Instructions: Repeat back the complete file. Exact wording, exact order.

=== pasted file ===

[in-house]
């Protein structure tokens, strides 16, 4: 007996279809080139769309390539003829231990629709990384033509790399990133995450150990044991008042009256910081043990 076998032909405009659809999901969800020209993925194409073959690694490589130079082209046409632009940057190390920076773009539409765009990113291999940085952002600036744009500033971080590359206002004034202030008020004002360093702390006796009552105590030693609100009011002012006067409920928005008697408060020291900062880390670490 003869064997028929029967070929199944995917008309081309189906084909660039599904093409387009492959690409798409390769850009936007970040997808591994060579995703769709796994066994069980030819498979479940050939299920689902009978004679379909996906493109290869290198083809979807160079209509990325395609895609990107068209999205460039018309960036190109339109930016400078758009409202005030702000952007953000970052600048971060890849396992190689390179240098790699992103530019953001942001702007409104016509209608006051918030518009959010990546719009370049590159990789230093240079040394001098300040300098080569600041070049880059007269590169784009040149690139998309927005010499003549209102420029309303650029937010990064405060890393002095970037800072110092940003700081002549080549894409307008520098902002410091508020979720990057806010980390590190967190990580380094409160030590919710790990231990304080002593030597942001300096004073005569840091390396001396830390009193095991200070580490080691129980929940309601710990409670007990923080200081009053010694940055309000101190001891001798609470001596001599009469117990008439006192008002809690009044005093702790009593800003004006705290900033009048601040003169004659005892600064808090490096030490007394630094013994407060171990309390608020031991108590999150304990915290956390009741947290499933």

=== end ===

[in-house]
């Protein structure tokens, strides 16, 4: 007996279809080139769309390539003829231990629709990384033509790399990133995450150990044991008042009256910081043990 076998032909405009659809999901969800020209993925194409073959690694490589130079082209046409632009940057190390920076773009539409765009990113291999940085952002600036744009500033971080590359206002004034202030008020004002360093702390006796009552105590030693609100009011002012006067409920928005008697408060020291900062880390670490 003869064997028929029967070929199944995917008309081309189906084909660039599904093409387009492959690409798409390769850009936007970040997808591994060579995703769709796994066994069980030819498979479940050939299920689902009978004679379909996906493109290869290198083809979807160079209509990325395609895609990107068209999205460039018309960036190109339109930016400078758009409202005030702000952007953000970052600048971060890849396992190689390179240098790699992103530019953001942001702007409104016509209608006051918030518009959010990546719009370049590159990789230093240079040394001098300040300098080569600041070049880059007269590169784009040149690139998309927005010499003549209102420029309303650029937010990064405060890393002095970037800072110092940003700081002549080549894409307008520098902002410091508020979720990057806010980390590190967190990580380094409160030590919710790990231990304080002593030597942001300096004073005569840091390396001396830390009193095991200070580490080691129980929940309601710990409670007990923080200081009053010694940055309000101190001891001798609470001596001599009469117990008439006192008002809690009044005093702790009593800003004006705290900033009048601040003169004659005892600064808090490096030490007394630094013994407060171990309390608020031991108590999150304990915290956390009741947290499933």